It should be clear: a priority is a priority if it takes time. Or it is not a priority. “One cannot,” Romano Guardini once said, “in the long run be a good Christian without praying – any more than one can live without breathing.” But at the same time Guardini states very soberly: “In general, man does not like to pray. He easily feels boredom, embarrassment, unwillingness, even hostility. Everything else seems more delightful and important to him.” Nothing pleases the devil more than to keep us away from God and love. For prayer, therefore, we need a decision, a firm will, and a time budget.

And perhaps the rosary. More than two decades ago, a good friend advised me in my need to pray, “Take this. And just start doing it!”

The connecting cord

It was perhaps the best advice of my life. I have been part of the community ever since. These are noisy people who single-mindedly adhere to Christianity’s greatest spiritual success model and deliberately carve time out of their day when they’re not paying bills, making small talk, indulging in front of monitors, or tending children. They take a walk, retreat to a corner of the flat, switch the smartphone to silent, and enter into the milieu of Jesus, which Mary has made homely. Incidentally, Pope Francis is also one of those people who believe that there is no better connecting cord to the Gospel and the presence of God than the rosary. What is even more surprising: over the last three decades, more and more young people have come along who wanted the full program instead of engaging in a bourgeois and superficial Christianity. Partly to blame for this was an old man who never let the string out of his sick hands and shouted to young people wherever he met them on his world travels: “Never be satisfied with mediocrity!” The man’s name: John Paul II. Western European Catholics, who were just on the trip of the greatest possible adaptation to the world, could not explain their fascination with the man with the rosary. After all, they considered Marian’s devotion to be an outdated stage of Catholic education and the rosary to be a relic from the Middle Ages.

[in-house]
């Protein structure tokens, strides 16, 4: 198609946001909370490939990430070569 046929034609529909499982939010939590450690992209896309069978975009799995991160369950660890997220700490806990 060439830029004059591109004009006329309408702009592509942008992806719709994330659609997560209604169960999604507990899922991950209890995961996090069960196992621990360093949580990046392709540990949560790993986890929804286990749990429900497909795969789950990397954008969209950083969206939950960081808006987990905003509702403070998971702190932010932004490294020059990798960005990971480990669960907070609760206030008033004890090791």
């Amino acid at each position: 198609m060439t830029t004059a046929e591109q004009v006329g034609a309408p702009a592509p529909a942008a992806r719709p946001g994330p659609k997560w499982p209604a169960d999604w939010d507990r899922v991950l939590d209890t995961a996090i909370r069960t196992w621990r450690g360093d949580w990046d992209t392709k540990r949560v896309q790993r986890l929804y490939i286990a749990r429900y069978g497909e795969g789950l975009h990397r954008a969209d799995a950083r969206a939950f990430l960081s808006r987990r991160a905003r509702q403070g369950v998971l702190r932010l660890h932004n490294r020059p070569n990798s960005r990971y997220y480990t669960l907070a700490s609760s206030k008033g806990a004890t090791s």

Mysticism for beginners

If only they had listened to the famous theologian Karl Rahner, who once said, “The pious man of tomorrow will be a mystic, one who has experienced something, or he will be no more.” The rosary is mysticism for beginners. Mysticism is love that understands ever more deeply. Whoever entrusts himself to the logic of the Gospel and searches for the person who was in mystical closeness to Jesus will come upon his mother. Romano Guardini speaks of praying the Rosary as “dwelling in the sphere of Mary’s life, whose content is Christ.” One enters a space filled with the tender aroma of love, stays, looks, contemplates, feels, … again and again, every day, for a lifetime. Paul Badde once compared the twenty mysteries of the Rosary to “keyholes into the space of the Gospels”, “through which, as with a prism, we grasp more and more of the reality of God’s appearance in Jesus – and ‘with the eyes of his mother’, as John Paul II put it.”

A calculation that works

By the way: Whoever prays the rosary every day is already with Jesus 7 x 20 minutes/week. That is 7,280 minutes/year. That is 5 full days that you are with Jesus. Not rather with Mary? I can only confirm what St. Grignon de Montfort said: “Mary is the quickest, shortest, safest, easiest and most perfect way to Jesus Christ.” The quickest: Mary is already where you want to go as a Christian. The shortest: Mary saves you a thousand detours. The safest: She knows how to get to Jesus. The easiest: You can abandon yourself to her entrainment. The most perfect: You won’t find more trust in Jesus anywhere.